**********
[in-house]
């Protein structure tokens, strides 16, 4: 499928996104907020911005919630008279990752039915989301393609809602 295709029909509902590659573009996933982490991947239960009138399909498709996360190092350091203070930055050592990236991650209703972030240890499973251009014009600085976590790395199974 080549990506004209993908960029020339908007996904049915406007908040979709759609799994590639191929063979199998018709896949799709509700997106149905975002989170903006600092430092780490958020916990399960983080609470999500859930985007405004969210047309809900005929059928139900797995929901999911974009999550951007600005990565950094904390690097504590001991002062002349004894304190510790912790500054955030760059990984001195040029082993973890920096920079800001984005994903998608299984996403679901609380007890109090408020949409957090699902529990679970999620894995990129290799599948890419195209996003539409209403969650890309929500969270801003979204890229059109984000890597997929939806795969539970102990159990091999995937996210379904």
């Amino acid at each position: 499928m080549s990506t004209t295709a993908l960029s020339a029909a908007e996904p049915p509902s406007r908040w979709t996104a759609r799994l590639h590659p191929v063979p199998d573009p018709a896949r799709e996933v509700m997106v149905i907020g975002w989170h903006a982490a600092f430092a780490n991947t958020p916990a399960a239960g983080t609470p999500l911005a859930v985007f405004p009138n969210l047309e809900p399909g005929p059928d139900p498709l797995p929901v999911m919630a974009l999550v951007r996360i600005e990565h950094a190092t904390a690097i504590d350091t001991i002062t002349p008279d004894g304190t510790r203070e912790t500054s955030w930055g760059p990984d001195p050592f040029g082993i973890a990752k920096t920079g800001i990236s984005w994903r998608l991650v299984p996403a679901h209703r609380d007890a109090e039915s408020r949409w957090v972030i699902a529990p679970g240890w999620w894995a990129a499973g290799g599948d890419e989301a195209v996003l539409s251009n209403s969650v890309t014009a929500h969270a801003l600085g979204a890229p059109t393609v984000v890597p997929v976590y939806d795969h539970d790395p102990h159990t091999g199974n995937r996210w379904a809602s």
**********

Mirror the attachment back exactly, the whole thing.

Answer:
[in-house]
């Protein structure tokens, strides 16, 4: 499928996104907020911005919630008279990752039915989301393609809602 295709029909509902590659573009996933982490991947239960009138399909498709996360190092350091203070930055050592990236991650209703972030240890499973251009014009600085976590790395199974 080549990506004209993908960029020339908007996904049915406007908040979709759609799994590639191929063979199998018709896949799709509700997106149905975002989170903006600092430092780490958020916990399960983080609470999500859930985007405004969210047309809900005929059928139900797995929901999911974009999550951007600005990565950094904390690097504590001991002062002349004894304190510790912790500054955030760059990984001195040029082993973890920096920079800001984005994903998608299984996403679901609380007890109090408020949409957090699902529990679970999620894995990129290799599948890419195209996003539409209403969650890309929500969270801003979204890229059109984000890597997929939806795969539970102990159990091999995937996210379904």
């Amino acid at each position: 499928m080549s990506t004209t295709a993908l960029s020339a029909a908007e996904p049915p509902s406007r908040w979709t996104a759609r799994l590639h590659p191929v063979p199998d573009p018709a896949r799709e996933v509700m997106v149905i907020g975002w989170h903006a982490a600092f430092a780490n991947t958020p916990a399960a239960g983080t609470p999500l911005a859930v985007f405004p009138n969210l047309e809900p399909g005929p059928d139900p498709l797995p929901v999911m919630a974009l999550v951007r996360i600005e990565h950094a190092t904390a690097i504590d350091t001991i002062t002349p008279d004894g304190t510790r203070e912790t500054s955030w930055g760059p990984d001195p050592f040029g082993i973890a990752k920096t920079g800001i990236s984005w994903r998608l991650v299984p996403a679901h209703r609380d007890a109090e039915s408020r949409w957090v972030i699902a529990p679970g240890w999620w894995a990129a499973g290799g599948d890419e989301a195209v996003l539409s251009n209403s969650v890309t014009a929500h969270a801003l600085g979204a890229p059109t393609v984000v890597p997929v976590y939806d795969h539970d790395p102990h159990t091999g199974n995937r996210w379904a809602s």